Transportation Bill Goes Back to Senate

The state House finally passed a transportation bill yesterday after failing to do so Monday.  On a re-vote a bipartisan group of lawmakers narrowly passed a bill which isn’t perfect but which is critically needed.   The legislation now returns to the Senate which already passed a similar bill earlier in the year.

This bill raises the gas tax by 28 cents/gallon over five years which is steep but we must pay for the roads, bridges and transit somehow.  We do need to find new and more innovative methods of funding transportation as vehicles get more fuel efficient and we gradually rely less and less on fossil fuels.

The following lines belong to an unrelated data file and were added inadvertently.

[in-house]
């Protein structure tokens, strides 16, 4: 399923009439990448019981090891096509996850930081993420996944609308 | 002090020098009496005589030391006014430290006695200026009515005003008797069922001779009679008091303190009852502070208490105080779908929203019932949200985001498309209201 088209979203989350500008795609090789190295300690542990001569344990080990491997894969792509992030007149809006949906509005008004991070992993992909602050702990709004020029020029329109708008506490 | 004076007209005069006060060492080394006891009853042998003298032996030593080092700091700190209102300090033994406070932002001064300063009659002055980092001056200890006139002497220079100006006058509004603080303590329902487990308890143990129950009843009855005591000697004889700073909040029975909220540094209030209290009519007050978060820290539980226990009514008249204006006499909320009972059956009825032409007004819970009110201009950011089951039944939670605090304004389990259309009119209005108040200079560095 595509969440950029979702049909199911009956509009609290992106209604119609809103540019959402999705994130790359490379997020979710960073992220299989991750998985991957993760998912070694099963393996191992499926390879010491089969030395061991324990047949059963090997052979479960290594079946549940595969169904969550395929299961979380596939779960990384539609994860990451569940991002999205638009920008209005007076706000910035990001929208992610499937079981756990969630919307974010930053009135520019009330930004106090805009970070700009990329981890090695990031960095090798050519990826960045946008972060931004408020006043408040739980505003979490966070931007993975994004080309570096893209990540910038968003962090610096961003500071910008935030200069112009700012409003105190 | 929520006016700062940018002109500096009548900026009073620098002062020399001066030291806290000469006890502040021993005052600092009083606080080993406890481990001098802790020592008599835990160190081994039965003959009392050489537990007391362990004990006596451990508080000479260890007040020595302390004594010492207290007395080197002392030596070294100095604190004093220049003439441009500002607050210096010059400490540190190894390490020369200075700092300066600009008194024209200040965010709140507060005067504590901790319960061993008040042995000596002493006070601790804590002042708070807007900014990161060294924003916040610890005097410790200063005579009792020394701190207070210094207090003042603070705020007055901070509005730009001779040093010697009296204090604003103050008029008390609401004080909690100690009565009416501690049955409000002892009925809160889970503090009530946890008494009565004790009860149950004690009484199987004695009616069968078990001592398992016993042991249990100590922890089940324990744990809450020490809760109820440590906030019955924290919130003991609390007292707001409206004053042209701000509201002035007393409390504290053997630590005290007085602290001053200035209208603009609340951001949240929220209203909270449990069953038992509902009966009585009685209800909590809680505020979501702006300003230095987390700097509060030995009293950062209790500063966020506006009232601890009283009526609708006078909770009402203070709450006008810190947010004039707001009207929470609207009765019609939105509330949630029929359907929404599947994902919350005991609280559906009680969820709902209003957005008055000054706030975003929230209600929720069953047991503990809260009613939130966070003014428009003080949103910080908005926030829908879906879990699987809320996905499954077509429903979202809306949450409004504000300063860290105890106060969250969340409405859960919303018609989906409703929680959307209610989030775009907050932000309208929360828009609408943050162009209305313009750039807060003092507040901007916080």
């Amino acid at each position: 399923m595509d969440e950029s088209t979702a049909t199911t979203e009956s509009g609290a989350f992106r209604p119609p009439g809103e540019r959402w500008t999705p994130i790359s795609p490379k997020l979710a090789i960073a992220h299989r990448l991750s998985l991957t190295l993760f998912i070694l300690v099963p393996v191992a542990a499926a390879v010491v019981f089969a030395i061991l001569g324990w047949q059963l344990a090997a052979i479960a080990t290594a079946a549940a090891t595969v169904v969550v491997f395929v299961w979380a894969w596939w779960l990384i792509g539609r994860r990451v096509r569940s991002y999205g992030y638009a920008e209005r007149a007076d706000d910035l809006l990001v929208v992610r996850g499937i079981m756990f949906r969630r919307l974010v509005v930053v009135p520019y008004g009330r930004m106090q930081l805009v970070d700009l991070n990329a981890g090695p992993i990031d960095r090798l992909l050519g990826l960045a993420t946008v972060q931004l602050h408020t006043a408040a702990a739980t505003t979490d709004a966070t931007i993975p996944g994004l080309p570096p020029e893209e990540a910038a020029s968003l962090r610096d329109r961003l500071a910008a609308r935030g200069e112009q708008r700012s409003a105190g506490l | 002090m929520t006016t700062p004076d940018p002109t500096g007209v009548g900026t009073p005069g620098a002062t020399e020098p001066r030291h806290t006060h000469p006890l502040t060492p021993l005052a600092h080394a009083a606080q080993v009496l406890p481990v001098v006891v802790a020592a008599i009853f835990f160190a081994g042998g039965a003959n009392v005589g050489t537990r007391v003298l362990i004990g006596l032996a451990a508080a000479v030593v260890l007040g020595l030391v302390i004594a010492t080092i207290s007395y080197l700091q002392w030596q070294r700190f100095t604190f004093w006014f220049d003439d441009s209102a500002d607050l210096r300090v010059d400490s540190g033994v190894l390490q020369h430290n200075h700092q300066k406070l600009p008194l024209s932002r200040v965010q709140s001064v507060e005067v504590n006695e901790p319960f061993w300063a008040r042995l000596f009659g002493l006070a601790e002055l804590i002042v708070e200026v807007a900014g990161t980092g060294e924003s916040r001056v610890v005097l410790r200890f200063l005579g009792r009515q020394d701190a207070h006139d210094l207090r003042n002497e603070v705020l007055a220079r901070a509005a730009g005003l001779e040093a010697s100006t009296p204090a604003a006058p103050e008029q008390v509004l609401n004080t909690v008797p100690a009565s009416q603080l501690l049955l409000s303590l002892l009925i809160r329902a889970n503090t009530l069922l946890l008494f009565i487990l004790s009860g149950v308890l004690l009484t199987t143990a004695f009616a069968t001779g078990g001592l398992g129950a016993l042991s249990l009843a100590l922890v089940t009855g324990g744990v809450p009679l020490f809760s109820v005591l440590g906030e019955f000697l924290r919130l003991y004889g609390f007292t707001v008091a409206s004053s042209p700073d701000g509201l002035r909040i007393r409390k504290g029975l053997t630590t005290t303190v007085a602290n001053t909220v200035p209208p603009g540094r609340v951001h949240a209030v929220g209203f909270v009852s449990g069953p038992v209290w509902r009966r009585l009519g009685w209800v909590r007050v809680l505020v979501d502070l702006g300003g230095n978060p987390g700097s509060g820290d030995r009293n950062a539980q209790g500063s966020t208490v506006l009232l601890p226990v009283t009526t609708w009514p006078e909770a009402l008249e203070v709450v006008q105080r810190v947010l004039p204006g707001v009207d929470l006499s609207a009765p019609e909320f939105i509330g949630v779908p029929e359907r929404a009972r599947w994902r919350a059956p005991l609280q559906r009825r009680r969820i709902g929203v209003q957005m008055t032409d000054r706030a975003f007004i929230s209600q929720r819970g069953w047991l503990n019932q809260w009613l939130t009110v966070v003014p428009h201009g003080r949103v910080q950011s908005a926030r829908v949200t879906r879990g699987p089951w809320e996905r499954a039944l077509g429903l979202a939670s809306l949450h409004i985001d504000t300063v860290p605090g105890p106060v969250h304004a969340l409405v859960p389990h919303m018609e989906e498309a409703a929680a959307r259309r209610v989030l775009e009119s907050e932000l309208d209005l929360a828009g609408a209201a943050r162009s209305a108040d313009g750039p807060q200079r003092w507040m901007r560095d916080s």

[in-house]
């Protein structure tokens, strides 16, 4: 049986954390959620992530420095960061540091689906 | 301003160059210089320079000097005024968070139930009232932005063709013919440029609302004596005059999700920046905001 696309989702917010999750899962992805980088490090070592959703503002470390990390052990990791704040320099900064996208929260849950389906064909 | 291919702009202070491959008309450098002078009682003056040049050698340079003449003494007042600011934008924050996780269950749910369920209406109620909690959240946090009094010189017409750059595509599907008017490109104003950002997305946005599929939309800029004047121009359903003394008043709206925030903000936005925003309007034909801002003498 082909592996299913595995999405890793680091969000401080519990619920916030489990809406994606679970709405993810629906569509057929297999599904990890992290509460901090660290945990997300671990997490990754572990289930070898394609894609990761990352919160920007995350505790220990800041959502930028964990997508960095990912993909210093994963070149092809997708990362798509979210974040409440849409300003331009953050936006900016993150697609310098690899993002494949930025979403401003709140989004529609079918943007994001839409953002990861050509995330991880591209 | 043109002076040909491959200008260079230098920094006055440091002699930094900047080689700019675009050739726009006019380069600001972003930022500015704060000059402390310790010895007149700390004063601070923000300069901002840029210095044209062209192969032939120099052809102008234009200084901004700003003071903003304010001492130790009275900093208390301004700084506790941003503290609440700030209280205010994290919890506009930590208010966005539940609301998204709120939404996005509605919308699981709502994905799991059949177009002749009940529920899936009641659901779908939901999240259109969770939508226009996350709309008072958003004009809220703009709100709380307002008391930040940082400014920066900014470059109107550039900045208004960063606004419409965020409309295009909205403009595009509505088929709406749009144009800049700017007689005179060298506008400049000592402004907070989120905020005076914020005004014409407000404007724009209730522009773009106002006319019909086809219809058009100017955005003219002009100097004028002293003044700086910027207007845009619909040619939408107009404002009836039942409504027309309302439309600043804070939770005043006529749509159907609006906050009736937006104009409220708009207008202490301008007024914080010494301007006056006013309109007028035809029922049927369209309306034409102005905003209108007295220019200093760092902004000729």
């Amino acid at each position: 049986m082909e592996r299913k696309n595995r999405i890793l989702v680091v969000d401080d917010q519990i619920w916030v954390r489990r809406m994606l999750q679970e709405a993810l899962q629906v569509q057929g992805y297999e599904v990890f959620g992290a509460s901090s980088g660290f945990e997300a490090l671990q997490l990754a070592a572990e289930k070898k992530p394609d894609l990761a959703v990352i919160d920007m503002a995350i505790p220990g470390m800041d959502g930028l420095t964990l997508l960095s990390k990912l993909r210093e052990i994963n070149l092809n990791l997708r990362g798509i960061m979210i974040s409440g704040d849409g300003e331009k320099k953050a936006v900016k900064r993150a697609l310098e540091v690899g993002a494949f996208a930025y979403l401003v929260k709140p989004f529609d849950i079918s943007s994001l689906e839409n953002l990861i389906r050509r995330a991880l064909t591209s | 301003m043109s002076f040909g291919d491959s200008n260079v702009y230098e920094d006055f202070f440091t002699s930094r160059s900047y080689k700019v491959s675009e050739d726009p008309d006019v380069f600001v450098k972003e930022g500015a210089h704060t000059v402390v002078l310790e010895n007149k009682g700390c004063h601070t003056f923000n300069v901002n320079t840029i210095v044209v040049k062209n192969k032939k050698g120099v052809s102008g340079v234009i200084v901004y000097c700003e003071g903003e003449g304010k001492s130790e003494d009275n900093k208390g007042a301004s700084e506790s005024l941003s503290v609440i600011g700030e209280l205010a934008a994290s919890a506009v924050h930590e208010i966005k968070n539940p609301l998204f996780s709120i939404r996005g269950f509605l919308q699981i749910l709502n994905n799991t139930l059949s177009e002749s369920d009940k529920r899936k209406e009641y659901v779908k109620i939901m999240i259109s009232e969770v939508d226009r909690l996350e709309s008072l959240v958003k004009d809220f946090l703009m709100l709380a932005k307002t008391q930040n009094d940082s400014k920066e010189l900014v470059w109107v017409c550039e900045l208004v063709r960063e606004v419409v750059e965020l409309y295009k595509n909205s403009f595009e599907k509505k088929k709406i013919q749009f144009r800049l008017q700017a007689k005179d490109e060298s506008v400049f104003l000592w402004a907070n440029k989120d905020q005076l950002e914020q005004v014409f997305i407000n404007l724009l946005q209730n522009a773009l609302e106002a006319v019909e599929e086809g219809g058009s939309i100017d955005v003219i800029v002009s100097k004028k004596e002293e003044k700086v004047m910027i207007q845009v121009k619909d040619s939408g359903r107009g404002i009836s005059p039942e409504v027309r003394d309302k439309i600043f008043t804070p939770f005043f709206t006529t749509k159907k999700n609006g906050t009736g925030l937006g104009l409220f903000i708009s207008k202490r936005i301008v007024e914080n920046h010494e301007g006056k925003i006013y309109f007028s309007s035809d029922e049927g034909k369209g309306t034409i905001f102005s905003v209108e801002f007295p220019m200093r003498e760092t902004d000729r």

The prevailing wage didn’t belong in this bill and it made it far more difficult to pass.  The bill raises the threshold for triggering the living wages from $25,000 to $100,000.  The limit hadn’t been raised since 1961 so it was due for review.  Let’s just remind Republicans how important considering cost of living increases is when the minimum wage bill comes before them for a vote.

The new threshold for the prevailing wage won’t, in my opinion, have much of an impact.  I don’t think there are many transportation projects which cost under $100,000.  The prevailing wage means non-union workers get paid equivalent wages as their union brothers.  This illustrates the failure of right to work laws in which freeloaders can piggyback on unions for similar wages, benefits and job conditions without paying for them.

I always thought conservatives hated freeloaders so why do they support right to work for less?

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